As a matter of fact, IMF gives the guidelines within which a country has to work, however it is up the country to complete the programme or not. Pakistan broke its commitment with IMF in 2021-22 and consequently, IMF took a strong stance later and also refused to provide a bailout package without taking certain measures by the government. It took Pakistan almost a year to revive the IMF Programme and that too with a lot of additional conditions and measures. In a recent interview, the Managing Director of IMF said that “Pakistan has no option but to complete the reforms and stick to its commitments, it has to improve tax-to-GDP ratio as Pakistan has one of the lowest Tax-to-GDP ratio in the region, and most importantly, don’t spend what you don’t have.

As per IMF rules, if a country’s tax-to-GDP ratio is less than 15 per cent then there is a serious problem with the economy of that country, Pakistan’s tax-to-GDP ratio is less than 10 per cent. Moreover, IMF thinks that Pakistan’s debt crisis is on the border line and the country can go to any side anytime, which is again not a healthy sign. Pakistan’s inflows do not cover its outflows, Pakistan also doesn’t have enough foreign direct investment. Historically, the gap between inflow and outfow was filled by the foreign remittances, financial support from friendly countries and expensive debt. Now, Pakistan is having difficulty getting financial support from its friendly countries, as a new generation has come in there, priorities have changed and geo-political now plays a more important role in getting financial assistance from friendly countries.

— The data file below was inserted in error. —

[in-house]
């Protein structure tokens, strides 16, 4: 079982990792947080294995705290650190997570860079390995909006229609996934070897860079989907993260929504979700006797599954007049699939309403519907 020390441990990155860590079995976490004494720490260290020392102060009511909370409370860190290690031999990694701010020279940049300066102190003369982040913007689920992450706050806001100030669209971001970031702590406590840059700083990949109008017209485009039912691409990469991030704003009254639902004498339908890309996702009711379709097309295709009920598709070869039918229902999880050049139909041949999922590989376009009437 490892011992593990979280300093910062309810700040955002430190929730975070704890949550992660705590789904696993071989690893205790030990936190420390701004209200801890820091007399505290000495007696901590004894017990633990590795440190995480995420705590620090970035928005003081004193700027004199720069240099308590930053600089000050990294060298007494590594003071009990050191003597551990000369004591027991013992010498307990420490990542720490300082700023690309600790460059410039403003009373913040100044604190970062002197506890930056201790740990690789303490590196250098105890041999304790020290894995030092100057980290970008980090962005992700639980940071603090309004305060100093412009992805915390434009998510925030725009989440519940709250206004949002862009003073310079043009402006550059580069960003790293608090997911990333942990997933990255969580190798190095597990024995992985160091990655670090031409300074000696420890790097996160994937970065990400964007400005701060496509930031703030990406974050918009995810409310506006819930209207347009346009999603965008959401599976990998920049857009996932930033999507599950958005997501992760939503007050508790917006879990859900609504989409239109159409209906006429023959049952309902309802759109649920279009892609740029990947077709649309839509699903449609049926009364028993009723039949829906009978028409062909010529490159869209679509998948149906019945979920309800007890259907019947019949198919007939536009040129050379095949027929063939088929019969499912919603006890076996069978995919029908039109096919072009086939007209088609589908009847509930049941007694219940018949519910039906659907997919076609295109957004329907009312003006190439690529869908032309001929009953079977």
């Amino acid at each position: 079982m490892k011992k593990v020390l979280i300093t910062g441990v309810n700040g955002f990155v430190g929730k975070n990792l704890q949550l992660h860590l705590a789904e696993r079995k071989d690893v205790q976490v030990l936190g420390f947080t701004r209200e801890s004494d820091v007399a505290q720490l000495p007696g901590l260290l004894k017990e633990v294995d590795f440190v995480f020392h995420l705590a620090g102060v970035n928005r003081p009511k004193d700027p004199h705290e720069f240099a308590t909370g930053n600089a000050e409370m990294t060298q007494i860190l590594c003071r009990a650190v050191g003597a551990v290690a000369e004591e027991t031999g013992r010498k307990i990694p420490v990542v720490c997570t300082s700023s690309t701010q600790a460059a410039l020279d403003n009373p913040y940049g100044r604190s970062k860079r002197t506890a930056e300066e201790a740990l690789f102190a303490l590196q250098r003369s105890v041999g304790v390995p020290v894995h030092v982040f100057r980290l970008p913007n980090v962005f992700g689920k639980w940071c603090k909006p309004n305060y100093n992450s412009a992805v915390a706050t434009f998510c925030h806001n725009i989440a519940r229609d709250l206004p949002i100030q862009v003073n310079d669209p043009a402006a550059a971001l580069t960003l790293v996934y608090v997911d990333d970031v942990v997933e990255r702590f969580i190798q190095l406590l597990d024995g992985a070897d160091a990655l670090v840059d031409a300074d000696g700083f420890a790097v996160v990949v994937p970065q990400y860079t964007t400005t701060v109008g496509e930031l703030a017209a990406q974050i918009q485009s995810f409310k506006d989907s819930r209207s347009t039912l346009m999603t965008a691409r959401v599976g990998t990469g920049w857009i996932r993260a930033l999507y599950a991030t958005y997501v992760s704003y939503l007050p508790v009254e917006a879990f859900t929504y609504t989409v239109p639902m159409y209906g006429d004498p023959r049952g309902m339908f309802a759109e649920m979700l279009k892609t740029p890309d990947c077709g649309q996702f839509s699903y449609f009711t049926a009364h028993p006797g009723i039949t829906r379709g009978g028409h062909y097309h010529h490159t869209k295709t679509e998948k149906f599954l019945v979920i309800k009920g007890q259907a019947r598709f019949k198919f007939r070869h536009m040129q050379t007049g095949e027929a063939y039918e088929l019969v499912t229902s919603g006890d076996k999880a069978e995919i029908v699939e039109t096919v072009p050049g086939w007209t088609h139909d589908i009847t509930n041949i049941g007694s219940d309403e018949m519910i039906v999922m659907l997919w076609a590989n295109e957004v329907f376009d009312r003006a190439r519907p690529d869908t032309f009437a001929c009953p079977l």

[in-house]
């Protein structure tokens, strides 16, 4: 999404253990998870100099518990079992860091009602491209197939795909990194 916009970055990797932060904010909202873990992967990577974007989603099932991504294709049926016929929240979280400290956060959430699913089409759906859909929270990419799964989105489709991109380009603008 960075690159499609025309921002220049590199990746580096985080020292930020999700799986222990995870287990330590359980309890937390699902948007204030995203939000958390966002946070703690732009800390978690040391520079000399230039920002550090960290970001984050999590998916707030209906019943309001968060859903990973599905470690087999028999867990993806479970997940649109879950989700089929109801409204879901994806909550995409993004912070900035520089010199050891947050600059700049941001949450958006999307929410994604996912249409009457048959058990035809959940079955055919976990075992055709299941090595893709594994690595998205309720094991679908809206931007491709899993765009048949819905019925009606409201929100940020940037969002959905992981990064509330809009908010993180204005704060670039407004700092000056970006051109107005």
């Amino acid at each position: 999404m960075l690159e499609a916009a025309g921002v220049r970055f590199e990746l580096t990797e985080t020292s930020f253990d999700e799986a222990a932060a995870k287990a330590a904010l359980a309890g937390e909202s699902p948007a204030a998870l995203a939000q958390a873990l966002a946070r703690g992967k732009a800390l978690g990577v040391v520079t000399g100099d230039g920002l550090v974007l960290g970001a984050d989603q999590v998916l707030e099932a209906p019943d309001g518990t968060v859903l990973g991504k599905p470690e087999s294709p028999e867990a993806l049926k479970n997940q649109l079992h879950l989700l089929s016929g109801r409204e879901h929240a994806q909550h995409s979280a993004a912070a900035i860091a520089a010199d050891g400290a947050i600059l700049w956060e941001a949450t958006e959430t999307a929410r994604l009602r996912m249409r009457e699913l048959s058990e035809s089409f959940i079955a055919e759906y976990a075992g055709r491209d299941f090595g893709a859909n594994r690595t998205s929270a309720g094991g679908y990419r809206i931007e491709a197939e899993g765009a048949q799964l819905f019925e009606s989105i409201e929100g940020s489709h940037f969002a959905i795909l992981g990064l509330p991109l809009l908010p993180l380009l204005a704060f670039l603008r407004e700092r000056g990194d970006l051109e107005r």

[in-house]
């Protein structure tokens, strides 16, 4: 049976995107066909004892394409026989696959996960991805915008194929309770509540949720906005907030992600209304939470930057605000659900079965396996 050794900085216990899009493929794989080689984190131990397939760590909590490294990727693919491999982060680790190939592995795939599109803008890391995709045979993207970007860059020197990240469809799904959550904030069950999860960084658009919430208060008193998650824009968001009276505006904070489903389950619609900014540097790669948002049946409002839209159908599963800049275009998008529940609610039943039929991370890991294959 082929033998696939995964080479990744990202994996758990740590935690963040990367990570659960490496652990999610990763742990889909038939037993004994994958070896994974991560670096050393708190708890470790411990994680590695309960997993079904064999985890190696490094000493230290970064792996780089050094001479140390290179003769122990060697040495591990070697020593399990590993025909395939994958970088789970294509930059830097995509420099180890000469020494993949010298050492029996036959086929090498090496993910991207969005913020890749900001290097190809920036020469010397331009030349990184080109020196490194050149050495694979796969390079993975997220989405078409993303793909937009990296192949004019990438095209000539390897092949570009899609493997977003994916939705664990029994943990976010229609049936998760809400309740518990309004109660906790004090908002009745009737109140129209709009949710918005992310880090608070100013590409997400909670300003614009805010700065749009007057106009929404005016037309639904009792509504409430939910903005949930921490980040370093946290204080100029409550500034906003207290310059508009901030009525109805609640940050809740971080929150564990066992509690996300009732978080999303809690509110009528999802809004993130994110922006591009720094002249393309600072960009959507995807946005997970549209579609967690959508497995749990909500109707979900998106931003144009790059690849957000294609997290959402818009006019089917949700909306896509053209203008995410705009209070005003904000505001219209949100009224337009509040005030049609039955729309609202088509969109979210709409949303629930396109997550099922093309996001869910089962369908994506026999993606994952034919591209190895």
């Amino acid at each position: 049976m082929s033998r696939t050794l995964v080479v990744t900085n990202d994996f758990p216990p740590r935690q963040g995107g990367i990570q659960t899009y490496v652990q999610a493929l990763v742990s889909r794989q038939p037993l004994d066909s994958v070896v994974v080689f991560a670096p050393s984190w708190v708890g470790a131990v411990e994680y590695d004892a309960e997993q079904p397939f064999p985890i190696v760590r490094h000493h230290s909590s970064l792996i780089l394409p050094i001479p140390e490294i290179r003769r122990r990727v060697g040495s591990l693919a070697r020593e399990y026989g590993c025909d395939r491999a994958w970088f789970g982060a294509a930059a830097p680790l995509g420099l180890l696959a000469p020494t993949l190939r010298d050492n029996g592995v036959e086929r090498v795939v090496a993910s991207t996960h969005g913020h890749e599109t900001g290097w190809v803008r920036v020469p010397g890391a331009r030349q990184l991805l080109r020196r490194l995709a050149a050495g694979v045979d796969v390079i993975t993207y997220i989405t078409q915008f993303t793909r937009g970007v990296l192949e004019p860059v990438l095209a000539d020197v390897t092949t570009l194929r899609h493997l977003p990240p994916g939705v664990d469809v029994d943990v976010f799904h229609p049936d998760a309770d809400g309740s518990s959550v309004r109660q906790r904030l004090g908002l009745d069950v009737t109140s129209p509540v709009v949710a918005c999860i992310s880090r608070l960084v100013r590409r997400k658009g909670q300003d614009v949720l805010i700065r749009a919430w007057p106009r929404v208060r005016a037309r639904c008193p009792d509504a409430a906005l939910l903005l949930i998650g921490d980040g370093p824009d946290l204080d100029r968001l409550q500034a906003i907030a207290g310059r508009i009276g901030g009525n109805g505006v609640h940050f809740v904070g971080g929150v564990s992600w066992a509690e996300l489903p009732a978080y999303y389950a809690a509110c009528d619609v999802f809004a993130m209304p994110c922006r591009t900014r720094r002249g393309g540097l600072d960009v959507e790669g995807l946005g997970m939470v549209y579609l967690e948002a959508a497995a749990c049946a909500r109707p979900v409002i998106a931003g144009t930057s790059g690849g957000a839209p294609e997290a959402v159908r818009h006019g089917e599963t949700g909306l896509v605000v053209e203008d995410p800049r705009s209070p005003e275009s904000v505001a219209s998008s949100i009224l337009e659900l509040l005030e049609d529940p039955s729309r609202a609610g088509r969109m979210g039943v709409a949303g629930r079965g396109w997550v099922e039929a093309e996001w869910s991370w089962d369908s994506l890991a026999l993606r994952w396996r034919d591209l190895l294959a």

Careful policies

Pakistan’s exports are less than its imports, due to which Pakistan is a net cash outflow country and it has to heavily rely on debt financing. This fiscal year, crops of sugarcane, wheat and cotton have shown very good results, even cotton has a record high crop this year, this will ease pressure on cash outflows. This will all also have a positive impact on the growth parameters. Money circulation is also high these days, which means spending is high, which means demand is high, thus import bill will also be high and thus pressure on the rupee will persist, and thus further devaluation is possible. Devaluation of Pak rupee thus takes away all the positive impacts on the economy. It must be kept in mind that every step or measure is inter-linked and if one string is pulled thereafter, some other string will definitely move as well. Therefore, it is important to form the policies carefully while considering all the aspects.

The Ministry of Finance, Commerce, Textile and Power should work closely and a coordinated effort should be made in this respect. There are many areas where Pakistan can still offer opportunities to international investors. For example, mining, agriculture, fishing are a few areas where investment can be attracted.

The financial sector of Pakistan is also performing, people are focusing on depositing their savings in the banks and banks are making high profits thus government is collecting high corporate tax from those banks. People are also now focusing on putting their money in the business thus a lot of economic activity can be seen today. If this momentum remains intact, then there is a possibility to revive the economy in 3 to 4 years’ time. Continuity is the key, wherever a country has made the progress and has shown growth, one single common factor is continuity. Unfortunately, in Pakistan we see 180-degree shift in the polices, be it economic or foreign, as soon as the new government comes in, they change the previous government’s polices. No economy can grow without flexible and effective foreign policy and foreign relations. Now economic and foreign relations are interlinked, therefore foreign office should also work as an arm of the economic affairs ministry.

Policy makers in Pakistan should also focus on incentivizing and developing local industry thus Pakistan should have locally manufactured goods and replace the imported items. There are so many daily-used items in the market which are either imported or smuggled. In this respect, the government should form a fund for supporting small and medium enterprises by providing financing on easy terms to SMEs. Pakistan can only progress if its SME sector is progressing.